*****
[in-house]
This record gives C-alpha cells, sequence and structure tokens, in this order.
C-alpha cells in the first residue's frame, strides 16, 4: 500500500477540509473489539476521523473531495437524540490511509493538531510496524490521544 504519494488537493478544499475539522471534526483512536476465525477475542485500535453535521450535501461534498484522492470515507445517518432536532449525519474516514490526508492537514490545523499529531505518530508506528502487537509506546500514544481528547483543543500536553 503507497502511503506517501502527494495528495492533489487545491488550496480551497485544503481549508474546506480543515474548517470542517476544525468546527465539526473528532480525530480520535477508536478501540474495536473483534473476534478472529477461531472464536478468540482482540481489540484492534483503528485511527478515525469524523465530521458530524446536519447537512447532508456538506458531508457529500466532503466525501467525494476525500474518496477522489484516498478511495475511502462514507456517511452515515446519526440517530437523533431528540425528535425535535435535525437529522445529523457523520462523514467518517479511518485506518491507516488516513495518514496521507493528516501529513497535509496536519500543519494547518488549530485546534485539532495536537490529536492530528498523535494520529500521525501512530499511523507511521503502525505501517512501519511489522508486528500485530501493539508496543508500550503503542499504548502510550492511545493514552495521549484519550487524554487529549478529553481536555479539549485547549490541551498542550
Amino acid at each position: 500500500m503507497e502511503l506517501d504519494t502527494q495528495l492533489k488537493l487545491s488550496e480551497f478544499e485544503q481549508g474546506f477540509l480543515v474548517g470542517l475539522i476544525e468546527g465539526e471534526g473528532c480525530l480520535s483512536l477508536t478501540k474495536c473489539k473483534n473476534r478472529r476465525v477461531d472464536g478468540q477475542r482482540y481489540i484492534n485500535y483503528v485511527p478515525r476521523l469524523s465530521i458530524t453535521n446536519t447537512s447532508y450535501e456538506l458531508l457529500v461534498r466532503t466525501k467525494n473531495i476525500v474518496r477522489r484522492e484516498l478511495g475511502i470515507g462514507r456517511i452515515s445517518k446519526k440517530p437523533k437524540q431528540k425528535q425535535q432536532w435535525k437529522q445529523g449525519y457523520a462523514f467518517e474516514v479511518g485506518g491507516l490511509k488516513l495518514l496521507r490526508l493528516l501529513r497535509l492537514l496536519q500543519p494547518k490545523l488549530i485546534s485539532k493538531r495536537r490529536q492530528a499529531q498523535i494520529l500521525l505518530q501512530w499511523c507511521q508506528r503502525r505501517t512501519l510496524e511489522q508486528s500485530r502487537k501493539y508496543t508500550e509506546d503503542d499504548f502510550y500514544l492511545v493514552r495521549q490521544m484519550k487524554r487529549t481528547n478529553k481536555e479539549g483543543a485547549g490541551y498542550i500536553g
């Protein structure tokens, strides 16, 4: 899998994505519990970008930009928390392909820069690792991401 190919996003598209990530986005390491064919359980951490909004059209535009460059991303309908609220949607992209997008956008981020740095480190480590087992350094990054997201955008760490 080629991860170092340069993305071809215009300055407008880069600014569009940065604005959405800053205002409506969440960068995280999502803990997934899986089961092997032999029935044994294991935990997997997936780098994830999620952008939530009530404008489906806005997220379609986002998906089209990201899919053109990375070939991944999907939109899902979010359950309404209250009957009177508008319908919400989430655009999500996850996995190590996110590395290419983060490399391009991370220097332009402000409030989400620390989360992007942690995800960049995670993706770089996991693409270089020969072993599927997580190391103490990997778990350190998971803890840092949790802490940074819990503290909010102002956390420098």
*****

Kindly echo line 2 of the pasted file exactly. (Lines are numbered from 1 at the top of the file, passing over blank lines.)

This record gives C-alpha cells, sequence and structure tokens, in this order.